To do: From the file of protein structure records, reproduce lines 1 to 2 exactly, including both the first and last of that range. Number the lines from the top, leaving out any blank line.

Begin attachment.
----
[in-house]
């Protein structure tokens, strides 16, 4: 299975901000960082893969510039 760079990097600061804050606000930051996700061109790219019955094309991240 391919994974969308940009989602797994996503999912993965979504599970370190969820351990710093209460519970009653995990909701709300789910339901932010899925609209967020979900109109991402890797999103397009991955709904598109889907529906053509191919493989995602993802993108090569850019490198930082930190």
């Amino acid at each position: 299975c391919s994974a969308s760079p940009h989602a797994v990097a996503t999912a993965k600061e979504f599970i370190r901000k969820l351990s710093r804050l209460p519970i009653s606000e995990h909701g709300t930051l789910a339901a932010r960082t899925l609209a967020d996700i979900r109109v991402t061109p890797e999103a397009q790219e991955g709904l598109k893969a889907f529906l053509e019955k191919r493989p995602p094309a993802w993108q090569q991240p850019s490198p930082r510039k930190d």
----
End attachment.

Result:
[in-house]
């Protein structure tokens, strides 16, 4: 299975901000960082893969510039 760079990097600061804050606000930051996700061109790219019955094309991240 391919994974969308940009989602797994996503999912993965979504599970370190969820351990710093209460519970009653995990909701709300789910339901932010899925609209967020979900109109991402890797999103397009991955709904598109889907529906053509191919493989995602993802993108090569850019490198930082930190």